World-class speakers often begin their speeches with so much impact, you sit up pay attention from the get-go. 

In 2016, when Aaron Beverly, the reigning World Champion of Public Speaking, was at the World Championships, he got the audience’s attention even before he was on stage. He had them in stitches because of his 52-word-long title that the poor contest toastmaster had to read. What makes it even funnier is that the contest toastmaster had to say it twice. When the audience laughs, it breaks the ice. The audience is more relaxed and because laughter makes people feel good, they tend to feel good about whoever makes them laugh too.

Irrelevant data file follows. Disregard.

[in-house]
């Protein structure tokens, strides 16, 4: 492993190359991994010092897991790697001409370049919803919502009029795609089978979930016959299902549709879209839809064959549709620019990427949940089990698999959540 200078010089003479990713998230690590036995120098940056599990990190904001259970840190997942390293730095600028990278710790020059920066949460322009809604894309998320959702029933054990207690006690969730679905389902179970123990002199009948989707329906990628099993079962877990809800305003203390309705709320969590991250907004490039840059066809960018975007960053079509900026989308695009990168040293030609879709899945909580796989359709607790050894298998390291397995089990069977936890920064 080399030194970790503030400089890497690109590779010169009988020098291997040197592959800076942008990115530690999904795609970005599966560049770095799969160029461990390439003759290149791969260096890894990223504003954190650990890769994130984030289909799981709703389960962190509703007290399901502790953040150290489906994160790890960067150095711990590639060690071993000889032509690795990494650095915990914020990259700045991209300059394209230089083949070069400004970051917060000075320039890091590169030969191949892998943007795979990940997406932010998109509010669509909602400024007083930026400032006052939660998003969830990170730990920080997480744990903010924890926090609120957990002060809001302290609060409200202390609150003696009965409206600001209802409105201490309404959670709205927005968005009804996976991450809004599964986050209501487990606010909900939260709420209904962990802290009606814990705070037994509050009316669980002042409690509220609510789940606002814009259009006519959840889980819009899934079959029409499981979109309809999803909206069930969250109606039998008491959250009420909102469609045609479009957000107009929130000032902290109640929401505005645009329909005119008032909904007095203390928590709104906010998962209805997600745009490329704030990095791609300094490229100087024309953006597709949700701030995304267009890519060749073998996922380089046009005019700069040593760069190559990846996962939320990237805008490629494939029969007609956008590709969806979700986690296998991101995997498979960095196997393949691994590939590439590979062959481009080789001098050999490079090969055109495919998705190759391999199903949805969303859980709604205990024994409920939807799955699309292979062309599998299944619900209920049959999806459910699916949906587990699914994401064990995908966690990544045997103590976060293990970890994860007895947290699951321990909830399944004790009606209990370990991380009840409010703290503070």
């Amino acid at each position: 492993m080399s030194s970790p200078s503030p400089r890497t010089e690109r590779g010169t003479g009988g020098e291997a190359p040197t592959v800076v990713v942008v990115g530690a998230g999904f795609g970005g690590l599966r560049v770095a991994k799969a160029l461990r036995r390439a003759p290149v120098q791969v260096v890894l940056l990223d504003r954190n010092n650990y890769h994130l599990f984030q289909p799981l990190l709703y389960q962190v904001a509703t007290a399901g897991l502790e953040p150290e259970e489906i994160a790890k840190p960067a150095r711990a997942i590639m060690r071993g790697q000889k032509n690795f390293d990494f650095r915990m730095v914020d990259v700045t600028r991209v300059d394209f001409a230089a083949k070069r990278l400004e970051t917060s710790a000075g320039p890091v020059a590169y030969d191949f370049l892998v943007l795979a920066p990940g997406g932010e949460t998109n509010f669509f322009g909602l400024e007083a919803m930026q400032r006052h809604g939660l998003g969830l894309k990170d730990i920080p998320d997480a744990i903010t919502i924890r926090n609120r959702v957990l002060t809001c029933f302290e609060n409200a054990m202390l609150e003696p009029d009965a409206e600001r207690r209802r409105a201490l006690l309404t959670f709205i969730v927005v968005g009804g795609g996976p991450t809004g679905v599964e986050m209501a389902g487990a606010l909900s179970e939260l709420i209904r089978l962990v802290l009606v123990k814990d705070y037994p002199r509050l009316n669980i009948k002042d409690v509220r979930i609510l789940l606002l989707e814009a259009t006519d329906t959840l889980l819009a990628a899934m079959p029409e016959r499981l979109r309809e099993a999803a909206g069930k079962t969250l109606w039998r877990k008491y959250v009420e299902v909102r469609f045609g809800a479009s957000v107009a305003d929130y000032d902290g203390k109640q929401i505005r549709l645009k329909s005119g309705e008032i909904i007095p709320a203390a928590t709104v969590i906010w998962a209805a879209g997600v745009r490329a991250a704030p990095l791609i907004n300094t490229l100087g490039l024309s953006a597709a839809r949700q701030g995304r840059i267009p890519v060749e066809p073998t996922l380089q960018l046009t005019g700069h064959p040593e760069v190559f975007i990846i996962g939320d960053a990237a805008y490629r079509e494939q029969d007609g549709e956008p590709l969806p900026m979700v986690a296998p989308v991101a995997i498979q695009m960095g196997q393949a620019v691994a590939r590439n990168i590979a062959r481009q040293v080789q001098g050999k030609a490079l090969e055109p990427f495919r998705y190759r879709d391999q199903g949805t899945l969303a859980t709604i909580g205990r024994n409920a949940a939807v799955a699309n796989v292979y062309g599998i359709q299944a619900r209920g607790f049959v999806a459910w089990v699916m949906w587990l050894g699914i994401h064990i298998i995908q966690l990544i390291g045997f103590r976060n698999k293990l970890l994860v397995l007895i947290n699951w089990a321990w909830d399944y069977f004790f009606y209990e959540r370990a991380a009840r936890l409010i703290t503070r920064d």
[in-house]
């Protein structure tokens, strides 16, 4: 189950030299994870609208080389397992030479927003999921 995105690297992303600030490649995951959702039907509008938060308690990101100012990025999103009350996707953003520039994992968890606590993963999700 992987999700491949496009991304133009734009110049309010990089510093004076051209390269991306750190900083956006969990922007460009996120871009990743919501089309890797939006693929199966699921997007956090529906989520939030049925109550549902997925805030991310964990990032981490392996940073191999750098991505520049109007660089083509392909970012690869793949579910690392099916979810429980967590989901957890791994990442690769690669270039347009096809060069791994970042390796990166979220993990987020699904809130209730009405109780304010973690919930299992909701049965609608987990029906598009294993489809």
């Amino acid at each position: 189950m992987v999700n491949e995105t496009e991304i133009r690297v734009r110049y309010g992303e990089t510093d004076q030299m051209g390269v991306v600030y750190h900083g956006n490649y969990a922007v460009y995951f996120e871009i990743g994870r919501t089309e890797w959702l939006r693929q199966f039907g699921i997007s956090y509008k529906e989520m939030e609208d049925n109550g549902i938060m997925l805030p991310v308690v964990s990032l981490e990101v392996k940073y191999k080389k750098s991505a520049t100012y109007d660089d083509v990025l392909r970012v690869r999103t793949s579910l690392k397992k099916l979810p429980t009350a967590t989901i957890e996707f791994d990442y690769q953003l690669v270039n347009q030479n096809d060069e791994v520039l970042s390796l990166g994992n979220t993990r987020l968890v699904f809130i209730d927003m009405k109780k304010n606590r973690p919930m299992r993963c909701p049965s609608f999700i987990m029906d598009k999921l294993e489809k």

Then in 2019, when Beverly took the world stage again (and became the World Champion), he milked this joke from three years ago, and began with the line, “The contest chair was relieved. My title was only three words long.” The audience cracked up. This shows how good a joke it was—it’s still funny three years later. This call-back is extremely effective: it’s a shared joke that created camaraderie between him and the audience. Why is this important? Because we are more interested in listening to someone we feel connected to and we are more likely to root for him too.